You can now check your dedicated graphics card temperature right from Task Manager on Windows 11/10. Starting from Windows 10 1909, and Windows 11 21H2, this feature is released to the public.
(obsolete) As of now, you may need to install Windows 10 insider preview tagged with 20H1, if you are unsure where to start, you should go here. As of now, this feature is available only in the Windows Insider version. If you do not know about Windows Insider Preview – these are releases from Microsoft as a beta version for testing purpose, some users who like to experience upcoming features usually test them and share feedback back to Microsoft. What happens next is that Microsoft fixes things, improvise on the basis of feedbacks and releases a stable version for the public. This feature will be seen in the next stable Windows 10 version, which will be known as build 1909.
There is various 3rd party software that comes handy when you worry too much about components temperature. Some great tools are RealTemp, afterburner, Core Temp, etc. Microsoft brings GPU temperature in Task manager for easy analysis.
Obviously, there are some requirements for Task manager to show GPU temperature when used a dedicated card, those are WDDM driver 2.4 or newer.
How to check GPU temperature in Windows Task Manager.
First, open task manager, and there are multiple ways to do so.
- The easiest way to open Task Manager is to right-click on your Taskbar and select task manager.
- For keyboard junkies press Ctrl + Shift + ESC button, works on Windows 11.
- If it is your first time, you opened the task manager, click on the expand (more details) button which will allow you to see the full version of the task manager.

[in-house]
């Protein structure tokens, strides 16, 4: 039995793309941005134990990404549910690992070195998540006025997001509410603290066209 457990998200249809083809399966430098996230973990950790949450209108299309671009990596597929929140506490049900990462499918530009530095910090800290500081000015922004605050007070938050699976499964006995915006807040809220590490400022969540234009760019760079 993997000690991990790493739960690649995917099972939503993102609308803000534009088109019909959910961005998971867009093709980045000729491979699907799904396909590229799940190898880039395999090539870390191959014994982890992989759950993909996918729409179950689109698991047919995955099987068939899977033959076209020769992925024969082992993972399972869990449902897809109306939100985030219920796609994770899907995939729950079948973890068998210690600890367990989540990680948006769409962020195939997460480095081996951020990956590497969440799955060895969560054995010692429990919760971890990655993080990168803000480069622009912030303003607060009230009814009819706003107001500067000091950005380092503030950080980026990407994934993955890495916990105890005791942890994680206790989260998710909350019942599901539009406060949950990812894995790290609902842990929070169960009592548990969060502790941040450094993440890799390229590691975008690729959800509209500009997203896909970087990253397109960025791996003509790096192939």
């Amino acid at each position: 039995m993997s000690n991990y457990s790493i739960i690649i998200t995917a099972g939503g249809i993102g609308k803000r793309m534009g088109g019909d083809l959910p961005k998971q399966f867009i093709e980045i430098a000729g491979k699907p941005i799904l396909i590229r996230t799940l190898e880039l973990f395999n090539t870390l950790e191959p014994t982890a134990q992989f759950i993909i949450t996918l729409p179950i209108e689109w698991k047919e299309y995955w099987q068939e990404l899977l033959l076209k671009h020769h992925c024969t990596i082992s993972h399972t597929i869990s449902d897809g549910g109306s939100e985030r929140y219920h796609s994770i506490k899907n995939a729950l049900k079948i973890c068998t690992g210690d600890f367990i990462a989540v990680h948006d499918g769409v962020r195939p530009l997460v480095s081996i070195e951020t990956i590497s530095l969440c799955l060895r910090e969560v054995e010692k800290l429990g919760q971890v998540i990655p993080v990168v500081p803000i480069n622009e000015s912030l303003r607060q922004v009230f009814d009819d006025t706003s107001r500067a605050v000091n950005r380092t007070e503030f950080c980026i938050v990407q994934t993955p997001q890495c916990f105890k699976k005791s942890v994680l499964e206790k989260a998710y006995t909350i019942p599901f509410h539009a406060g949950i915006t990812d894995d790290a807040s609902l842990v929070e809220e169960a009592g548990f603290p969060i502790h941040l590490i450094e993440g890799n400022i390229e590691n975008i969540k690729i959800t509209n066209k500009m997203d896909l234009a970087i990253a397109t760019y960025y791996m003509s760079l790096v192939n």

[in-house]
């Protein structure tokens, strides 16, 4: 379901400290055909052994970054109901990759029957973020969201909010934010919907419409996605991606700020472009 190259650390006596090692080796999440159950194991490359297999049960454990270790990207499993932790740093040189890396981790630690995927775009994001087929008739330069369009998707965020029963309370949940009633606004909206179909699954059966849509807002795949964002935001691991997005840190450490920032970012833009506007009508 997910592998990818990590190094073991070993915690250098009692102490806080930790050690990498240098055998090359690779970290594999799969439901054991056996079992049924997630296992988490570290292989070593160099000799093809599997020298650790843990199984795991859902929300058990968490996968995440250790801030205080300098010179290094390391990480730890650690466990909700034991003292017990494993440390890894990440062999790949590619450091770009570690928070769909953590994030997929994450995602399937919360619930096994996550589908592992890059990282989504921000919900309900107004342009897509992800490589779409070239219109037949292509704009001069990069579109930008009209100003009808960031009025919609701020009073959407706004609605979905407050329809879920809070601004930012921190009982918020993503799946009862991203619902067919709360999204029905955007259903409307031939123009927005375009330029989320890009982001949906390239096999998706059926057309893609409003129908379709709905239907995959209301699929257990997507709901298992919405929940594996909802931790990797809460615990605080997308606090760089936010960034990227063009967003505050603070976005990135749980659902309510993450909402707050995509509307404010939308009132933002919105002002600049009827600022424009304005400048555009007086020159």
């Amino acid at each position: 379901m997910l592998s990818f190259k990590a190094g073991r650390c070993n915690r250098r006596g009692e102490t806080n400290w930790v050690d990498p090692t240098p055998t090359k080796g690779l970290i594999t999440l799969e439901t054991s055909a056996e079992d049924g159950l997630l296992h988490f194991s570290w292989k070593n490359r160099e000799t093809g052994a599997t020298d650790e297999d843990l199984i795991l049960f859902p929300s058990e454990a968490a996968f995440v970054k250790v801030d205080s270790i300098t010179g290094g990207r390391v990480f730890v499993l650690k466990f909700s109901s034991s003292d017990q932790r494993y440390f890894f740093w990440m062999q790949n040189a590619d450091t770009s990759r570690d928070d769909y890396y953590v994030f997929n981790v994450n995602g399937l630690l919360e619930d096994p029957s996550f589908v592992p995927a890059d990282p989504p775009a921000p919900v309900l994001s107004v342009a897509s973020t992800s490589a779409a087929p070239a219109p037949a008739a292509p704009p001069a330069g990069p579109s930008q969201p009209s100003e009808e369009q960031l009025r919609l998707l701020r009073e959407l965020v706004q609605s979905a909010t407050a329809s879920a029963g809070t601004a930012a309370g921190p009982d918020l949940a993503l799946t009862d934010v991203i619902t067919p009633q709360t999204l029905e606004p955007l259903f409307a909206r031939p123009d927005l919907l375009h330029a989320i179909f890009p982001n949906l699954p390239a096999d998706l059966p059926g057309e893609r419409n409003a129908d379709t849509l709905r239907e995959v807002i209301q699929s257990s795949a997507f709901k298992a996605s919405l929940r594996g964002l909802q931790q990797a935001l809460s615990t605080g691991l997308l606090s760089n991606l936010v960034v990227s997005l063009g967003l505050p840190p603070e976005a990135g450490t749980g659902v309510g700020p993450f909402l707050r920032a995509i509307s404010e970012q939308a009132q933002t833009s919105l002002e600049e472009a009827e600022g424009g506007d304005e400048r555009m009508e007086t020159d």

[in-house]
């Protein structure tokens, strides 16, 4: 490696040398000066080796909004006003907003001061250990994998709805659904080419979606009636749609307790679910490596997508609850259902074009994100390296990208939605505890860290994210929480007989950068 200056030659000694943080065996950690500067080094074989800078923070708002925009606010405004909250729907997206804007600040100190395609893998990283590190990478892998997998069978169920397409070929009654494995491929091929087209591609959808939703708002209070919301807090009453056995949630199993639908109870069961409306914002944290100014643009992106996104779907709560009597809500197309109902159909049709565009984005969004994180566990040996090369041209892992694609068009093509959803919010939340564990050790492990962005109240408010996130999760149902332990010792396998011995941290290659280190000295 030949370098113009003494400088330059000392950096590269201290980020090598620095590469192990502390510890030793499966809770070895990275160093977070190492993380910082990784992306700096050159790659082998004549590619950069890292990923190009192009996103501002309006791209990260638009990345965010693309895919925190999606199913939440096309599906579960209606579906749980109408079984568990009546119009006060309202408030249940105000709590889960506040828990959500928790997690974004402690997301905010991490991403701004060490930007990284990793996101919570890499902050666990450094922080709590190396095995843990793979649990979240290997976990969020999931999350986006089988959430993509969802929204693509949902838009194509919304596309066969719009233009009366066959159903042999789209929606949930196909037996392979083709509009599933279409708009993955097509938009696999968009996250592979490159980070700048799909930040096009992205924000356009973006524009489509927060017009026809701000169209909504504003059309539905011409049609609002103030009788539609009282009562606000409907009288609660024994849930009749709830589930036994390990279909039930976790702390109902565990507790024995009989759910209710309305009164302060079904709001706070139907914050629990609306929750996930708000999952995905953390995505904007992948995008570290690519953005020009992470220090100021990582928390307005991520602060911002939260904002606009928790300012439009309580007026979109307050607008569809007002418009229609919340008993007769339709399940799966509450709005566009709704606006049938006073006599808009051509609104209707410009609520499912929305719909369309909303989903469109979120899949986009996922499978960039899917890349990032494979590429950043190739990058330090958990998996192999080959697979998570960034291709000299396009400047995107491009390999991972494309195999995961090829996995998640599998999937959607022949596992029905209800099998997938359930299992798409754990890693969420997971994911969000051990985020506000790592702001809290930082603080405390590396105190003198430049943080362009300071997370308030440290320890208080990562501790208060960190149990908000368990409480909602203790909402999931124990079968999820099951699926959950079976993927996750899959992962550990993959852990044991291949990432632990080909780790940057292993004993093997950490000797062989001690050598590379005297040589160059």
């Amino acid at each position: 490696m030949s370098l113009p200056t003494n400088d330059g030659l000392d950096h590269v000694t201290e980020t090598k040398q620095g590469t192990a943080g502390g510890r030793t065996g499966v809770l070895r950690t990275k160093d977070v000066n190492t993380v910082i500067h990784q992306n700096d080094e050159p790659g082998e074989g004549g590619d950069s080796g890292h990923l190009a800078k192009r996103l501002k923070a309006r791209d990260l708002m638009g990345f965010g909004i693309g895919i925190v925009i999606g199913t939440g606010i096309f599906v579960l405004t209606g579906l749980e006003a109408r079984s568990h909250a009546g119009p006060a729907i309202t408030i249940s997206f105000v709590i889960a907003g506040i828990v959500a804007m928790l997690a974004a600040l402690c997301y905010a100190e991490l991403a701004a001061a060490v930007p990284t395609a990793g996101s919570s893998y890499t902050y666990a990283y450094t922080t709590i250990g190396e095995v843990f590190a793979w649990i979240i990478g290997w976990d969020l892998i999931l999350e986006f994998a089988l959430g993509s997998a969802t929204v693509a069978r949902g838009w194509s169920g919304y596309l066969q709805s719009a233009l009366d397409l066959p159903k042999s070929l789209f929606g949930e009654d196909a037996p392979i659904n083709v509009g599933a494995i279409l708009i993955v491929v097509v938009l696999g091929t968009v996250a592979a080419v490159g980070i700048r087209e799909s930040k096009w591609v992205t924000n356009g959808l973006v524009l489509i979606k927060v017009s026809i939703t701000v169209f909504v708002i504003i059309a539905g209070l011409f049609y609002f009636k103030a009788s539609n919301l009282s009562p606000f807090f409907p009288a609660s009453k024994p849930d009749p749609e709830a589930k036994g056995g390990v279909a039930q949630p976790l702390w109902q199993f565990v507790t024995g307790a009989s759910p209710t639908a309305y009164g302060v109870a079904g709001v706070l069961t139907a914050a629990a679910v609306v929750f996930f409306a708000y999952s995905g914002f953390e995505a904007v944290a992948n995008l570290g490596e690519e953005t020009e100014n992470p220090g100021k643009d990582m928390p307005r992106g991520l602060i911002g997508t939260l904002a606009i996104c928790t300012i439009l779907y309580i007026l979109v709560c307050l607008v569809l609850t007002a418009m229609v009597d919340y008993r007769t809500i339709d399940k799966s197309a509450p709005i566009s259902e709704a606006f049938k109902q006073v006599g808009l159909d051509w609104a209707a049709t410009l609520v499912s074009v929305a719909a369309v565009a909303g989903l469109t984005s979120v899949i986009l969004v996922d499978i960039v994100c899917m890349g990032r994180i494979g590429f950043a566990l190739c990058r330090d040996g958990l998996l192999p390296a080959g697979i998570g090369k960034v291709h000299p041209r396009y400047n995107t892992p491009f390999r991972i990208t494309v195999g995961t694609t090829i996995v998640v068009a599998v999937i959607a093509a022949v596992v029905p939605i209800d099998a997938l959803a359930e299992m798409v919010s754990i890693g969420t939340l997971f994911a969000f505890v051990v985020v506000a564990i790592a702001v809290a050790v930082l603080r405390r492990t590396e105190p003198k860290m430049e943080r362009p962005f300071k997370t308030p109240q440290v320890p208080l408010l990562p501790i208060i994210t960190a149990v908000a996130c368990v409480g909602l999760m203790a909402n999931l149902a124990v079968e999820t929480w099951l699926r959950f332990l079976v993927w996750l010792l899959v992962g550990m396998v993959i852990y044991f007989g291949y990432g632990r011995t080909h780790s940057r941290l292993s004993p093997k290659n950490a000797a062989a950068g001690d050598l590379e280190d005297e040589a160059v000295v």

- Now go to the performance tab and from there select GPU there you will find some information and usage graph of your graphics processor card.
- Notice the GPU temperature at the bottom of the task manager screen.
When you’re playing games, try to maintain graphics card temperature below 80 degrees (the recommended temperature can be different for different cards). When you play a game, and if it starts shuttering, you can quickly launch the task manager and see if graphics card temperature is the issue, quickly change the fans speed of GPU fans.
Appropriate Overclocking software can control many dedicated graphics cards; for example, MSI Afterburner is used to tune MSI graphics cards.
This solution is not very exciting, as you are going to open a task manager with probably 2-clicks, however, it’s handy and probably we all will get used to it.
We also hope Microsoft also brings CPU temperature to task manager, but it seems unlikely as Microsoft is busy making useless amends to Windows 11. Maybe people who agree will settle down with Windows Core OS. As for now, the feature is only available for Windows 10 and Windows 11.
We love Microsoft for its efforts to bring new features to Windows. while a large portion is not happy with what Microsoft is doing with Windows 10. For example, users are heavily bombarded from forced advertisement, fortunately, we published a guide to help you block and stop all advertisements and promotional stuff.